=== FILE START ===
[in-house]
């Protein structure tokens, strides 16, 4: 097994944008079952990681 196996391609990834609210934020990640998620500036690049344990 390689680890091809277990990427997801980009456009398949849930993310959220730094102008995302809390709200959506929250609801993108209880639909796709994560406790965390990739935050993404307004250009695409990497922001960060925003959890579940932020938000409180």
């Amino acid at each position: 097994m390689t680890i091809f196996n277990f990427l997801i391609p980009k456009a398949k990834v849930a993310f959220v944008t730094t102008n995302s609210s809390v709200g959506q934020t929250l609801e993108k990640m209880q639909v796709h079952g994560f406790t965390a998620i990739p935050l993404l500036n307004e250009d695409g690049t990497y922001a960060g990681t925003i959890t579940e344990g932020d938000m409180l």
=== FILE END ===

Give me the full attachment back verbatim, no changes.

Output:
[in-house]
């Protein structure tokens, strides 16, 4: 097994944008079952990681 196996391609990834609210934020990640998620500036690049344990 390689680890091809277990990427997801980009456009398949849930993310959220730094102008995302809390709200959506929250609801993108209880639909796709994560406790965390990739935050993404307004250009695409990497922001960060925003959890579940932020938000409180």
């Amino acid at each position: 097994m390689t680890i091809f196996n277990f990427l997801i391609p980009k456009a398949k990834v849930a993310f959220v944008t730094t102008n995302s609210s809390v709200g959506q934020t929250l609801e993108k990640m209880q639909v796709h079952g994560f406790t965390a998620i990739p935050l993404l500036n307004e250009d695409g690049t990497y922001a960060g990681t925003i959890t579940e344990g932020d938000m409180l």